What a long, strange year it’s been for the All Blacks. Early in August, New Zealand Rugby chief executive Mark Robinson and Chris Lendrum, the manager of NZR professional rugby, were getting off a plane in Christchurch heading out to tell Scott Robertson to get his coaching staff together. Ian Foster’s All Blacks had just lost to South Africa 26-10 in Nelspruit.
Change wasn’t so much in the wind as being whipped along by a full force gale. The next weekend, in the blast furnace that is Ellis Park, the All Blacks beat the Springboks, 35-23. In one game, Foster locked in the job up to the Rugby World Cup. What will we remember of the All Blacks in 2022? For a start, that every time you thought everything was settled, it wasn’t. And I mean every time. Hot favourites for the first Test with Ireland in July, the All Blacks duly saw them off at Eden Park, 42-19. Then Ireland won in Dunedin and Wellington, and a winter series, which we always win, was lost.
The All Blacks’ world, if you looked online, was over. When the All Blacks then lost at Mbombela Stadium, the level of media vilification matched 2007 after the World Cup quarter-final loss to France. “Confidence has been shattered, and all hope lost,” was actually one of the less hyperbolic comments in the New Zealand media Then they won at Ellis Park. Praise be and pass the collection plate. Oops. Then they lost to the Pumas for the first time ever, in Christchurch, where ‘Razor’ Robertson enjoys roughly the same status as the Pope does in the Vatican City. The low point of the season? That’d be the Pumas’ Test. It wasn’t just that the All Blacks were poor, although they were.
It was also one of the crappest Tests I’ve ever seen. A child referee from Georgia, Nika Amashukeli, couldn’t stop blowing his whistle, and while Puma Emiliano Boffelli gave a goalkicking masterclass with six penalties, who would rather watch goalkicking than tryscoring? So was this, in total, an abandon hope season? Actually no. After the embarrassment of Christchurch, the All Blacks won their next six. Of course, being the 2022 All Blacks, they somehow managed to blow a massive lead at Twickenham to end the year with a hugely disappointing draw. But let’s show goodwill and acknowledge where things got better.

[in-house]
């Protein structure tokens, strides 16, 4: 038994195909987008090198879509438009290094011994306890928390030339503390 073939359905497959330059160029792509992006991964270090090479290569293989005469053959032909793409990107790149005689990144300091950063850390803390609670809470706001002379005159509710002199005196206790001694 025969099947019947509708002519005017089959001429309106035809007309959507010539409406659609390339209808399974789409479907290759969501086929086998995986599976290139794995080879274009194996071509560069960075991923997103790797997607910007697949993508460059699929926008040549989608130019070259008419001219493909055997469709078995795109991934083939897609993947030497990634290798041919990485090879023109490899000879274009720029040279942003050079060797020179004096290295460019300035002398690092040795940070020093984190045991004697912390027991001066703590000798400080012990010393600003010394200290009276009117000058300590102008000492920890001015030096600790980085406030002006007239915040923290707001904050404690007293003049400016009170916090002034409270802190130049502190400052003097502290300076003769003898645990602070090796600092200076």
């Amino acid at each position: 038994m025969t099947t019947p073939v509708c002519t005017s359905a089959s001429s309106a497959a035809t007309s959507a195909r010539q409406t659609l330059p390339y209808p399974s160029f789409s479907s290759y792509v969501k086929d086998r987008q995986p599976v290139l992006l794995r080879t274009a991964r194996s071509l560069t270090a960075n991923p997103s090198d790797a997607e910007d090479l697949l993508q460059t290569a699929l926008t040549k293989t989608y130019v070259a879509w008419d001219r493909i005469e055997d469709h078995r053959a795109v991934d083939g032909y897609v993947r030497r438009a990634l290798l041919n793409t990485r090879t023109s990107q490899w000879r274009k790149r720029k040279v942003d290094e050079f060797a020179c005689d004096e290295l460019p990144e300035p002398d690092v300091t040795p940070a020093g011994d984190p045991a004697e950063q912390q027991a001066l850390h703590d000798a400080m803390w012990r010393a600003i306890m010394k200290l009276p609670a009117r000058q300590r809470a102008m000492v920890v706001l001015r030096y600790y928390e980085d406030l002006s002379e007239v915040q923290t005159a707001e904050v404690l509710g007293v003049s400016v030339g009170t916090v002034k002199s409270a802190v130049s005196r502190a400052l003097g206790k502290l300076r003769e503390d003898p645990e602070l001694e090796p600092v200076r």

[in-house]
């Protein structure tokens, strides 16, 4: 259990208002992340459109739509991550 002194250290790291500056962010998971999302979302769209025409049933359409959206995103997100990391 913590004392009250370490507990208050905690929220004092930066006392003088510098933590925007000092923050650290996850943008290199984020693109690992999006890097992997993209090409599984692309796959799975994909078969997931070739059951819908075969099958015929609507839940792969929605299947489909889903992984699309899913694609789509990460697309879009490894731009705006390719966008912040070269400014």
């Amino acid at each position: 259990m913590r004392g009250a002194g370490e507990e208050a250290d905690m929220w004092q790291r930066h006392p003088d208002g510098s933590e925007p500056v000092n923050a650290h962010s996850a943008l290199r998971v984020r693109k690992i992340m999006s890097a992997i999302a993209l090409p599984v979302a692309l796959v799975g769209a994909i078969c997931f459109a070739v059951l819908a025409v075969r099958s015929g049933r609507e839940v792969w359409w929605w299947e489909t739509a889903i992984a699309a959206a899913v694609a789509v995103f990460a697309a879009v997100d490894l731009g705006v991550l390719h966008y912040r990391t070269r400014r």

Without wanting to pile on the sacked assistant coaches, John Plumtree and Brad Mooar, there’s no question that things have improved since Jason Ryan and Joe Schmidt have come on board. The effect of Ryan is easy to see. The first-choice scrum monstered the English, and you’d love to see the battle between the late-season All Blacks pack and the Irish team that dominated the maul back in July.
You see Ryan’s influence writ large in the emergence of Tyrel Lomax and Ethan de Groot as the starting props. They’re both brawny and aggressive, and also fast and hard-working enough to not pause for breath after knocking someone over. They just bounce back up and do it again.
There are still some issues with the lineout, but overall you feel the All Blacks forwards aren’t going to be pushed around anymore and, in the world of international rugby, if you can’t at least get parity in the forward battle, it doesn’t matter how quick, skilled and daring your backs are – you’re not going to win. The backline looks more solid on defence with Jordie Barrett in the midfield, and Aaron Smith’s return to his days of keeping the opposition twitchy with darting runs needs to be applauded and encouraged.
With the late but dynamic arrival of wing Mark Telea, my backline rookie of the year on the evidence of just two games, we’re almost oversupplied in the back three. When Will Jordan recovers from his inner ear problem, there will no doubt be some long, earnest discussions amongst the selectors about whether he should be played at fullback, the position in the Crusaders from where he ruled last year’s Super Rugby competition.
First five is still a lingering worry. It doesn’t help that anyone in the 10 jersey is still going to be compared with Dan Carter, so great a player the late Sir Fred Allen once told me he believed Carter was the best first five he’d ever seen play the game.
Foster himself was a first five good enough to play a record 148 games for Waikato, so he’s surely born to be the man to work with Richie Mo’unga, who’s now preferred to Beauden Barrett – to encourage Mo’unga to be as enterprising and decisive as he is when he’s in the Crusaders.
The command any first five, including Mo’unga, can exert is always dictated by how well his forward pack is working. Give a first five fast, front foot ball, and if he’s any good he’ll shine. But if all the pack provides are scrambled scraps, Superman wouldn’t look too flash.
Overall? Definitely as weird a year as there’s ever been for the All Blacks. Does it mean we’re not in contention for the World Cup title next year?
No. The power axis between north and south is starting to look almost level. The world No 1 team, Ireland, as potent and well-drilled as it is, had to really scramble to eke out a 13-10 win over the Wallabies, and France was lucky to sneak a 30-29 victory over the Aussies a fortnight earlier.
Don’t mortgage the house to bet on the All Blacks for the Cup, but don’t go wild betting against them either. Keep in mind that in 2018, the Springboks lost to the All Blacks, Australia and the Pumas. In 2019 they won the World Cup in Japan.
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